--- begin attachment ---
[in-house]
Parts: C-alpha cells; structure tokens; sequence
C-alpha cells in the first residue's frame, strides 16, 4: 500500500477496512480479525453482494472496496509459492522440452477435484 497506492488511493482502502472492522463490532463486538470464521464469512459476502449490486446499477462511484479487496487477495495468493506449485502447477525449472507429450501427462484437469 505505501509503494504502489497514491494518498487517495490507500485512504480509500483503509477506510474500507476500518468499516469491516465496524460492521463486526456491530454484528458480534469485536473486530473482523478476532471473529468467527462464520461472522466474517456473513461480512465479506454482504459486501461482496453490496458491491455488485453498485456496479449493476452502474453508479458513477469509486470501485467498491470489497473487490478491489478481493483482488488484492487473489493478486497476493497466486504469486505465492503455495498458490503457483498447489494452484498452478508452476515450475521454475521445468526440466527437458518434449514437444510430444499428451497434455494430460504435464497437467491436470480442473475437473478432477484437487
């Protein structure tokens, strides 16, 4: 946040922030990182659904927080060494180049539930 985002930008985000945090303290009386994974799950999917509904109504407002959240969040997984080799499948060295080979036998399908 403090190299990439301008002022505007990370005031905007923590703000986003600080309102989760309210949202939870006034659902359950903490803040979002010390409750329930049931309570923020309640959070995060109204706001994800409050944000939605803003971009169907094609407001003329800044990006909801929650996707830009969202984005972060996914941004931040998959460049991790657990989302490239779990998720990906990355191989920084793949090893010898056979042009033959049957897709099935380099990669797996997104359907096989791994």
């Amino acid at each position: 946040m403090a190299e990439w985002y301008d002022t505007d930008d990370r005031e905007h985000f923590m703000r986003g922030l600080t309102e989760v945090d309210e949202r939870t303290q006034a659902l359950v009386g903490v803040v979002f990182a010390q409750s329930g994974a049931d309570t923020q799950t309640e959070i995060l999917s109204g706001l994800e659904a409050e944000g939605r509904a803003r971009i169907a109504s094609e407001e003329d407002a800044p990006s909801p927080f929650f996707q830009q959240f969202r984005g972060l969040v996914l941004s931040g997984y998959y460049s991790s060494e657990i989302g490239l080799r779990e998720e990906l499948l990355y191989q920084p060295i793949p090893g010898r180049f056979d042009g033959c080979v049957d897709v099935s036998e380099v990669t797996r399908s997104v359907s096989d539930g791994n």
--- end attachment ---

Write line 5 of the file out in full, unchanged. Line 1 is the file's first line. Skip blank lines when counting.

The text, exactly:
């Amino acid at each position: 946040m403090a190299e990439w985002y301008d002022t505007d930008d990370r005031e905007h985000f923590m703000r986003g922030l600080t309102e989760v945090d309210e949202r939870t303290q006034a659902l359950v009386g903490v803040v979002f990182a010390q409750s329930g994974a049931d309570t923020q799950t309640e959070i995060l999917s109204g706001l994800e659904a409050e944000g939605r509904a803003r971009i169907a109504s094609e407001e003329d407002a800044p990006s909801p927080f929650f996707q830009q959240f969202r984005g972060l969040v996914l941004s931040g997984y998959y460049s991790s060494e657990i989302g490239l080799r779990e998720e990906l499948l990355y191989q920084p060295i793949p090893g010898r180049f056979d042009g033959c080979v049957d897709v099935s036998e380099v990669t797996r399908s997104v359907s096989d539930g791994n």